Noisy Boredom

///Noisy Boredom

Noisy Boredom

By | 2015-06-05T09:28:06+00:00 June 5, 2015|Culture, Leisure|

Bored by the void of interior noise,

We kill for the thrill of a wearier choice.

Moved up to lose on material joys,

Never knew enough the true love

We always avoid.

Bored. A word saying much for one syllable. Not just for the lethargic, boredom touches the active and inactive alike. The busiest person can also be the most bored, even with an array of new and creative things to take up his time. So if lack of activity is not the root of boredom, what is?

Noise. Boredom surrounds itself with noise. Never knowing quite what will satisfy its volitional ears, boredom listens to everything without savoring anything. The result is a noisy heart that has trouble figuring out what it wants. Boredom and St. Therese of Lisieux have one thing in common: they both choose all. Yet boredom, unlike the Little Flower, gives itself to nothing fully. What is behind boredom’s half-hearted and weary choices?

Fear. We may be as equally dissatisfied with the things outside us as we are ignorant of the things inside us. And we may not know about the things inside us because we are afraid to look and see what’s there. But if we never take a look inside to see who we really are, then how are we supposed to know what will fill us up? Without looking inside, the best we can do is throw a bunch of things in our heart and hope it’s the right fit. But this usually leads to more interior noise than anything else, and the boredom continues.

The human heart has a lot of depth that can take in a lot of love. Yet if we never take a look at our own heart to see what kind of love it needs, then how are we supposed to know how it should be loved? What does a search for love look like when you don’t know how to be loved? Any attempt to fill that desire for love would be like trying to fill an unknown void with things that never quite stick. Throwing a bunch of stuff into that question-mark-of-a-heart doesn’t fill it up as much as it just makes a void of noise that rings fully and discordantly in an empty chamber.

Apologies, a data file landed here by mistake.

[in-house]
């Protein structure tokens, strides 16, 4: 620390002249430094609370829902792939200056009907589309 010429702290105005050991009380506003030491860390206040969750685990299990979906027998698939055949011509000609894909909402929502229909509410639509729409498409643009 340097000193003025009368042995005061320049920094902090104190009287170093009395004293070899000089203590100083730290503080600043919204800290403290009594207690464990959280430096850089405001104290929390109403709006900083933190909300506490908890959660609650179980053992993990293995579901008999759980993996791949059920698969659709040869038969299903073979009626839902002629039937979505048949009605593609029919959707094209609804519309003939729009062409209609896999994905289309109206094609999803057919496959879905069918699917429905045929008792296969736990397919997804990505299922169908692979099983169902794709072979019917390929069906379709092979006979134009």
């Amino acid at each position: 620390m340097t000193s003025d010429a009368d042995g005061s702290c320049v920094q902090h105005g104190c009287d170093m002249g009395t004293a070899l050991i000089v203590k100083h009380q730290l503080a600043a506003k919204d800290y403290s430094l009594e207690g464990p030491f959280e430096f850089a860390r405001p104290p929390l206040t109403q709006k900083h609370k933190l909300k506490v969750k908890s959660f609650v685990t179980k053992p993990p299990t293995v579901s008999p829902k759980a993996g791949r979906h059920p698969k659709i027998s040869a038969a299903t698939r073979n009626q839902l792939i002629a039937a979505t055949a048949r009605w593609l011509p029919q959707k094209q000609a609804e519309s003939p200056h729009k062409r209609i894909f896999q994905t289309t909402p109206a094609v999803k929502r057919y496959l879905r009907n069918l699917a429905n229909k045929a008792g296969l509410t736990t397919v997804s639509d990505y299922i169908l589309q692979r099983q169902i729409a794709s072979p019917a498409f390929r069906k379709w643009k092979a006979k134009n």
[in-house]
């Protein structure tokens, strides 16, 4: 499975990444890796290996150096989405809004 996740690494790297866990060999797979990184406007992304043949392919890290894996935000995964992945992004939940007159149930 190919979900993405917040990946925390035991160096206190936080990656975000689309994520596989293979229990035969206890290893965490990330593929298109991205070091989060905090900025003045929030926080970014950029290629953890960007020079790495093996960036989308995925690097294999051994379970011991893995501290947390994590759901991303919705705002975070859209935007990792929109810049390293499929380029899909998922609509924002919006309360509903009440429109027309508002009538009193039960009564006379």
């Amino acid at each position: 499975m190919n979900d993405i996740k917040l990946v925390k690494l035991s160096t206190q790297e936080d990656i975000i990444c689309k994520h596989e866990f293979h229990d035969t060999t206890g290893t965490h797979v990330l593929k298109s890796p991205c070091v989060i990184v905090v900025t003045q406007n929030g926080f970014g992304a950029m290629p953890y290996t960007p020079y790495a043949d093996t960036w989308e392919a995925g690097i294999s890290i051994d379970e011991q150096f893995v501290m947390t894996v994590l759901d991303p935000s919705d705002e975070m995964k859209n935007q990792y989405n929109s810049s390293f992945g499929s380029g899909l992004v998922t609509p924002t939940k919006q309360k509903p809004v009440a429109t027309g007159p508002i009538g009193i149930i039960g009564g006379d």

Boredom is not sitting and doing nothing. That may really be enjoyable! Rather, boredom is the constant and exhaustive activity of throwing things inside the human heart without ever knowing what shape the heart has so as to fill it rightly. And we can spend our whole lives bored; trying to fill a heart we haven’t ever really seen; tired of things we have seen; bored by the void of interior noise. What, then,  is the antidote to noisy boredom?

Love! Real love! Boredom affects the heart but everyone knows the heart is made to love. To attain love we need to let go of trying to fill our heart ourselves. We need to surrender to the crafter of the heart who knows its shape and chambers perfectly so as to fill it perfectly. Elizabeth of the Trinity says so herself:

To attain love the soul must first be entirely surrendered, its will must be calmly lost in God’s will so that its inclination, its faculties move only in this love and for the sake of this love. I do everything with love, I suffer everything with love…Then love fills the soul so completely, absorbs and protects it so well that everywhere it finds the secret of growing in love, even in its relations with the world; in the midst of love’s cares it can rightly say: My only occupation is loving! (Heaven in Faith)

The lover is never bored. That’s because he’s infatuated with what he loves. And when God is the one you love, there is a lot of Love to keep your attention. In those places where worldly love yields only discordant noise, God’s love will make real music. That’s because God’s love is an eternal song called the Divine Word. And this Word eternally sung has taken on a lower harmony sung in a measure and time called the humanity of Jesus Christ. And we love to hear that harmony played in our heart. After hearing him in our heart, any other song seeking his place will sound, well, boring.

Image: Alfred Hitchcock Yawning

About this Brother:

Br. Athanasius Murphy, O.P.
Br. Athanasius Murphy entered the Order of Preachers in 2010. He is a graduate of Providence College and studied Classics, Humanities and Philosophy there. He worked for a lawyer during his college years, but was intent on entering the Order of Preachers after he graduated college. On